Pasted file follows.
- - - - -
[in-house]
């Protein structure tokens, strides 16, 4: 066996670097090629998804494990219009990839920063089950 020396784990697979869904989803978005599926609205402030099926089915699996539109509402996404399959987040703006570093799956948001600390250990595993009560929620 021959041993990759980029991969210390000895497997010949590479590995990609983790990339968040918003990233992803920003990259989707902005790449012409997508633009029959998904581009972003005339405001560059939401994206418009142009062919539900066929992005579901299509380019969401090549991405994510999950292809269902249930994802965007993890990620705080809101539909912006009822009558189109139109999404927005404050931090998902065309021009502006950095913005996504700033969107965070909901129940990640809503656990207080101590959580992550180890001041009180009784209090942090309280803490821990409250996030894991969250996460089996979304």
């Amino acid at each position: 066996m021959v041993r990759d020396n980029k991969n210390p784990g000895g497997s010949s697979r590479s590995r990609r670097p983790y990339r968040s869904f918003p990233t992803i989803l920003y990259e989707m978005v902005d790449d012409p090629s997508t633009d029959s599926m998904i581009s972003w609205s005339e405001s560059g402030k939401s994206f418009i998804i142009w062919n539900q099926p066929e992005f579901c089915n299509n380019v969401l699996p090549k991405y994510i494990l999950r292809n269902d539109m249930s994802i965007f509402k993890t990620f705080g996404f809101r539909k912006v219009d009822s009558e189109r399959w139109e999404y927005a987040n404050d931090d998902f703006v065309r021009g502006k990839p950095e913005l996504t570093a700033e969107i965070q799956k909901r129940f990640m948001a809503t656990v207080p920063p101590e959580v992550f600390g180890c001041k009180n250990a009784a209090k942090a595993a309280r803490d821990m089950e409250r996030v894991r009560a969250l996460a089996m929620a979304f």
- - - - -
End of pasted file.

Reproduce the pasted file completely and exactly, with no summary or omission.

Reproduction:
[in-house]
């Protein structure tokens, strides 16, 4: 066996670097090629998804494990219009990839920063089950 020396784990697979869904989803978005599926609205402030099926089915699996539109509402996404399959987040703006570093799956948001600390250990595993009560929620 021959041993990759980029991969210390000895497997010949590479590995990609983790990339968040918003990233992803920003990259989707902005790449012409997508633009029959998904581009972003005339405001560059939401994206418009142009062919539900066929992005579901299509380019969401090549991405994510999950292809269902249930994802965007993890990620705080809101539909912006009822009558189109139109999404927005404050931090998902065309021009502006950095913005996504700033969107965070909901129940990640809503656990207080101590959580992550180890001041009180009784209090942090309280803490821990409250996030894991969250996460089996979304």
């Amino acid at each position: 066996m021959v041993r990759d020396n980029k991969n210390p784990g000895g497997s010949s697979r590479s590995r990609r670097p983790y990339r968040s869904f918003p990233t992803i989803l920003y990259e989707m978005v902005d790449d012409p090629s997508t633009d029959s599926m998904i581009s972003w609205s005339e405001s560059g402030k939401s994206f418009i998804i142009w062919n539900q099926p066929e992005f579901c089915n299509n380019v969401l699996p090549k991405y994510i494990l999950r292809n269902d539109m249930s994802i965007f509402k993890t990620f705080g996404f809101r539909k912006v219009d009822s009558e189109r399959w139109e999404y927005a987040n404050d931090d998902f703006v065309r021009g502006k990839p950095e913005l996504t570093a700033e969107i965070q799956k909901r129940f990640m948001a809503t656990v207080p920063p101590e959580v992550f600390g180890c001041k009180n250990a009784a209090k942090a595993a309280r803490d821990m089950e409250r996030v894991r009560a969250l996460a089996m929620a979304f």